Part Nine – Philippians 4:4-9


Longing for Real Joy in Real Life


“This planet has…a problem, which was this: most of the people on it were unhappy for pretty much of the time. Many solutions were suggested for this problem, but most of these were largely concerned with movements of small green pieces of paper, which is odd because on the whole it wasn’t the small green pieces of paper that were unhappy. And so the problem remained; lots of the people were mean, and most of them were miserable, even the ones with digital watches….”

– Douglas Adams, The Hitchhikers Guide to the Galaxy



Weltschmerz: German for “world pain”. It describes a world-weariness felt from a perceived mismatch between the ideal image of how the world should be with how it really is.


Joy and (the lack of) Meaning


“Even if you produce a great work of literature which continues to be read thousands of years from now, eventually the solar system will cool or the universe will wind down and collapse and all traces of your effort will vanish…The problem is that although there are justifications for most things big and small that we do within life, none of these explanations explain the point of your life as a whole….It wouldn’t matter if you had never existed. And after you have gone out of existence, it won’t matter that you did exist.”

– Atheist Philosopher, Thomas Nagel



“When one gives up Christian belief one thereby deprives oneself of the right to Christian morality. For the later [Christian morality] is absolutely not self-evident: one must make this point clear again and again…Christianity [and its values of egalitarian benevolence and compassion…] possess truth only if God is truth – it stands or falls on belief in God.”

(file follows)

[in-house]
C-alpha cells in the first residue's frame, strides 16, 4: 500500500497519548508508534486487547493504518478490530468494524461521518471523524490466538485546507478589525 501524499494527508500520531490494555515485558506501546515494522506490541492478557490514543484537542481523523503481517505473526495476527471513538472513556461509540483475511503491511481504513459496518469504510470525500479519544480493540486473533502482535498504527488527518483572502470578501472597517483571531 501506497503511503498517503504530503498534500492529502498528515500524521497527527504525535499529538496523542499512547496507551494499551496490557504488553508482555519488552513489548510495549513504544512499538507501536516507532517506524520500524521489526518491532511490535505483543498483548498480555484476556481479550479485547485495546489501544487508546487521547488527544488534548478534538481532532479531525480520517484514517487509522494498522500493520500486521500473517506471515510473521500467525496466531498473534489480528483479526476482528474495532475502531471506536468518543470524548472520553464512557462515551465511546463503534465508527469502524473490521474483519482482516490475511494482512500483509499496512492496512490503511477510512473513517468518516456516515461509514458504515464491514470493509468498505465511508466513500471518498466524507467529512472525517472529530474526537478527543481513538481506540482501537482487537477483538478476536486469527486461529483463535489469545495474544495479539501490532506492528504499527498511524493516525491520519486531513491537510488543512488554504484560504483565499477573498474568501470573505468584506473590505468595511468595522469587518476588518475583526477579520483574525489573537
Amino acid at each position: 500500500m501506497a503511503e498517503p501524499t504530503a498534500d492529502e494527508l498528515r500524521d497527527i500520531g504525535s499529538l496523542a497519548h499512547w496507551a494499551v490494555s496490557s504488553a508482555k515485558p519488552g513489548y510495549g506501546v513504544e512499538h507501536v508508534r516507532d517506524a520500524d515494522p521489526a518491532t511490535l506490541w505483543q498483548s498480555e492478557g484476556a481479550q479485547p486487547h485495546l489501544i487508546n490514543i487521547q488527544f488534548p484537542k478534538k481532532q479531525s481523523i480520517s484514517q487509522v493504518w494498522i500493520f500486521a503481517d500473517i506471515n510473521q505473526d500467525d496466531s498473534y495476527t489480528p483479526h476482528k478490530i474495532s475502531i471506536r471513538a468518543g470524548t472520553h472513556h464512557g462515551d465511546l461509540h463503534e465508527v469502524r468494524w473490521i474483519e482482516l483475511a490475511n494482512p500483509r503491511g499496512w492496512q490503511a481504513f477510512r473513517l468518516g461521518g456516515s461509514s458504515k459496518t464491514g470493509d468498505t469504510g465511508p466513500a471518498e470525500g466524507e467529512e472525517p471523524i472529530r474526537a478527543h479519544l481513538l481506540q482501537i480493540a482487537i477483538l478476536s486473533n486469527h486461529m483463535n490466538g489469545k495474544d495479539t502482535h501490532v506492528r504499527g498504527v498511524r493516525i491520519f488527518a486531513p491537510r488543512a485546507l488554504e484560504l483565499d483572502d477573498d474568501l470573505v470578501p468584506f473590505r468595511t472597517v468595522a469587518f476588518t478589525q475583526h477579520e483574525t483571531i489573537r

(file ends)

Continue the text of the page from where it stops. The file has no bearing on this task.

– Atheist Philosopher, Friedrich Nietzsche


Made for Joy


We evaluate what is virtuous based on a certain “story” we believe to be true:





Living with Real Joy in Real Life


  1. “Rejoice!” Real joy is possible because we have real hope – hope that God is remaking our hearts now, and will finally accomplish his renewal of the world in the life to come.


Joy can never be found directly. It is always a byproduct of living for the sake of God and others.


“Joy is simply one of the consequences of being open to that which is beyond one’s self. To pursue joy for its own sake, in order to take delight in one’s own delight, is to ignore this crucial “other-directedness” of joy.”

– Philip Kenneson


  1. Because the Lord is Near, We Can Live Without Fear


“Do not be anxious about anything, but in every situation, by prayer and petition, with thanksgiving, present your requests to God. And the peace of God, which transcends all understanding, will guard your hearts and your minds in Christ Jesus.” Philippians 4:6-7


  1. The God of Peace Is With You


“When we are trusting in Jesus, we can go into a potentially deadly situation with a sort of peace that is from outside ourselves. We aren’t alone. God is with us. We know our destiny. I can’t imagine trying to do this job without that peace.”

– Member of the Kamloops RCMP



Real Joy in Real Life: Life Group Study

Philippians 4:4-9


Open Up:

Philippians is a joy-filled letter. But we shouldn’t miss the fact that Paul is writing it from…prison, not totally sure he will even live after his trial. Paul is being mistreated for the sake of the Messiah, and yet he is “rejoicing”.


What is the cause of most ‘rejoicing’ in our culture today? How do you think that might differ from what Paul is speaking about in the letter to the Philippians?